Community is an essential part of Judaism. Parshat Korach is about the risks of separating oneself from the community, which resonates through today.
Rashi highlights that Korah’s separateness is already expressed in the first verse: “And Korach took…” It does not say what he took; it only lists a few of his followers. Rashi, citing midrash Tanhuma teaches: He purposely took himself out of the community to make machloket (conflict). The story continues with Korah’s claims, refusal to engage in dialogue with Moshe and Aaron and punishment. How surprising it is then that Korah’s “edah” (community) is the source in the Talmud for the requirement to pray in a minyan (quorum) of ten men! (There is also value placed on praying as part of a tzibbur – of men and women).
The source for minyan in the Talmud is derived from a verbal analogy in Torah. Vayikra states that God should be sanctified “among” Bnei Yisrael. The word among is also used when God instructs Moshe to separate from “among” Korah’s community (edah), as attempts to reason with them were futile. The word edah is also used in the story of the spies, from which the number ten is derived for minyan. So the basis for communal prayer is derived from two groups of great sinners.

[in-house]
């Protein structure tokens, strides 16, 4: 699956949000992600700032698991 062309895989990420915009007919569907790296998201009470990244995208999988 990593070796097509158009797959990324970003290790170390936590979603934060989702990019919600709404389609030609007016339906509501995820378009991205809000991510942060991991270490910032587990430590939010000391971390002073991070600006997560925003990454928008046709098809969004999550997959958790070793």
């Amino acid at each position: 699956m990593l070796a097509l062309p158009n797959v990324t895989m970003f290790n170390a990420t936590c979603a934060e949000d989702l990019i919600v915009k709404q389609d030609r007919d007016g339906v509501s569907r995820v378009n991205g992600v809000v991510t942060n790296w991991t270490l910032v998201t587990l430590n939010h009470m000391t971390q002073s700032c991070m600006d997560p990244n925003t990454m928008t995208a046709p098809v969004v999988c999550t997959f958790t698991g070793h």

Perhaps this was not only a literary connection, but rather a deeper point expressed by the rabbis. Separating and not engaging with diverse perspectives can lead to isolation and extremism. By deriving minyan from such imperfect models, the Sages encourage openness and inclusiveness within communities. This allows for people of varying religious commitments, or who feel less worthy, to take part in communal prayer. Shabbat Shalom -Karen Miller Jackson